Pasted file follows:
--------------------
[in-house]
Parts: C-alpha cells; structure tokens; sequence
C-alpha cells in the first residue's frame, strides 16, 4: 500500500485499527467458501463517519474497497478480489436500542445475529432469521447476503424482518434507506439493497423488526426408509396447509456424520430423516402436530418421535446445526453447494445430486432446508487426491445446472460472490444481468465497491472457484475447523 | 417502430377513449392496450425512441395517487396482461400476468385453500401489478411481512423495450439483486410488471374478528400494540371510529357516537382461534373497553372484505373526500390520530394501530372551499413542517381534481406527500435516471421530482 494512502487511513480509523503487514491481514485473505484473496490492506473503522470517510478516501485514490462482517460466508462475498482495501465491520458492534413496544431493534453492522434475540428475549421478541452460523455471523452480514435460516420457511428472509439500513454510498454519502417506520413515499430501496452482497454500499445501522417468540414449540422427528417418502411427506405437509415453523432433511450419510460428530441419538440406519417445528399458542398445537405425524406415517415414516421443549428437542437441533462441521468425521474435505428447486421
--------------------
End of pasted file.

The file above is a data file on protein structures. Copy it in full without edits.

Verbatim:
[in-house]
Parts: C-alpha cells; structure tokens; sequence
C-alpha cells in the first residue's frame, strides 16, 4: 500500500485499527467458501463517519474497497478480489436500542445475529432469521447476503424482518434507506439493497423488526426408509396447509456424520430423516402436530418421535446445526453447494445430486432446508487426491445446472460472490444481468465497491472457484475447523 | 417502430377513449392496450425512441395517487396482461400476468385453500401489478411481512423495450439483486410488471374478528400494540371510529357516537382461534373497553372484505373526500390520530394501530372551499413542517381534481406527500435516471421530482 494512502487511513480509523503487514491481514485473505484473496490492506473503522470517510478516501485514490462482517460466508462475498482495501465491520458492534413496544431493534453492522434475540428475549421478541452460523455471523452480514435460516420457511428472509439500513454510498454519502417506520413515499430501496452482497454500499445501522417468540414449540422427528417418502411427506405437509415453523432433511450419510460428530441419538440406519417445528399458542398445537405425524406415517415414516421443549428437542437441533462441521468425521474435505428447486421